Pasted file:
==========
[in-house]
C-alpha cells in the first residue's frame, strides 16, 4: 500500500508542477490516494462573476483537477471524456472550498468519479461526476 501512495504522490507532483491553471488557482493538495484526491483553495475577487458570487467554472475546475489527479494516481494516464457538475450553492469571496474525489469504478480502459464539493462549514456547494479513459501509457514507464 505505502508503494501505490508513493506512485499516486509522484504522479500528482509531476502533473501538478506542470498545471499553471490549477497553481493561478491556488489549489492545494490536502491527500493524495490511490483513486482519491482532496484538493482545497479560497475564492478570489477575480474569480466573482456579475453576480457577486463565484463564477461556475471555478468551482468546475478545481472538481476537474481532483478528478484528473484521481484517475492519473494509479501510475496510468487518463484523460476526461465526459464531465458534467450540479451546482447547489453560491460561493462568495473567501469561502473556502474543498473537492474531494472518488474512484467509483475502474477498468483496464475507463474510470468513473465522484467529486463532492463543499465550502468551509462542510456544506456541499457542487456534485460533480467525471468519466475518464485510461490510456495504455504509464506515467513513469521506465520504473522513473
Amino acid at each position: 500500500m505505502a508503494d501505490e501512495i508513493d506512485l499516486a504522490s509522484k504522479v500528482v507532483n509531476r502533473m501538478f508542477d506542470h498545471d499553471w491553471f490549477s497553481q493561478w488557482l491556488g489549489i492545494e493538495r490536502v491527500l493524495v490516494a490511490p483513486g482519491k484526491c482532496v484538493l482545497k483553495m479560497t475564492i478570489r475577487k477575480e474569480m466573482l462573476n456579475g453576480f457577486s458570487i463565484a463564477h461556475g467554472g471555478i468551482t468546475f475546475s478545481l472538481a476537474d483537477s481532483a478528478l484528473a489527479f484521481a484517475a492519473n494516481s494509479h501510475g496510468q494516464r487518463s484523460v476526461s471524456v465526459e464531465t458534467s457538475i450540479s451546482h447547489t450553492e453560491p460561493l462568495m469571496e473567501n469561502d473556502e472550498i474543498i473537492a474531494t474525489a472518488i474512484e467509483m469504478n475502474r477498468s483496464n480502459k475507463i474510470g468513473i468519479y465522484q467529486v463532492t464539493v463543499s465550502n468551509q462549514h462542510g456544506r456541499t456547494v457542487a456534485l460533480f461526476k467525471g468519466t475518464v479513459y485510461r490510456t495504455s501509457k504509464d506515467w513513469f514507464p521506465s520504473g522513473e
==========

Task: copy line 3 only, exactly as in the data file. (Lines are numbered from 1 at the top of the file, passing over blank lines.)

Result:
Amino acid at each position: 500500500m505505502a508503494d501505490e501512495i508513493d506512485l499516486a504522490s509522484k504522479v500528482v507532483n509531476r502533473m501538478f508542477d506542470h498545471d499553471w491553471f490549477s497553481q493561478w488557482l491556488g489549489i492545494e493538495r490536502v491527500l493524495v490516494a490511490p483513486g482519491k484526491c482532496v484538493l482545497k483553495m479560497t475564492i478570489r475577487k477575480e474569480m466573482l462573476n456579475g453576480f457577486s458570487i463565484a463564477h461556475g467554472g471555478i468551482t468546475f475546475s478545481l472538481a476537474d483537477s481532483a478528478l484528473a489527479f484521481a484517475a492519473n494516481s494509479h501510475g496510468q494516464r487518463s484523460v476526461s471524456v465526459e464531465t458534467s457538475i450540479s451546482h447547489t450553492e453560491p460561493l462568495m469571496e473567501n469561502d473556502e472550498i474543498i473537492a474531494t474525489a472518488i474512484e467509483m469504478n475502474r477498468s483496464n480502459k475507463i474510470g468513473i468519479y465522484q467529486v463532492t464539493v463543499s465550502n468551509q462549514h462542510g456544506r456541499t456547494v457542487a456534485l460533480f461526476k467525471g468519466t475518464v479513459y485510461r490510456t495504455s501509457k504509464d506515467w513513469f514507464p521506465s520504473g522513473e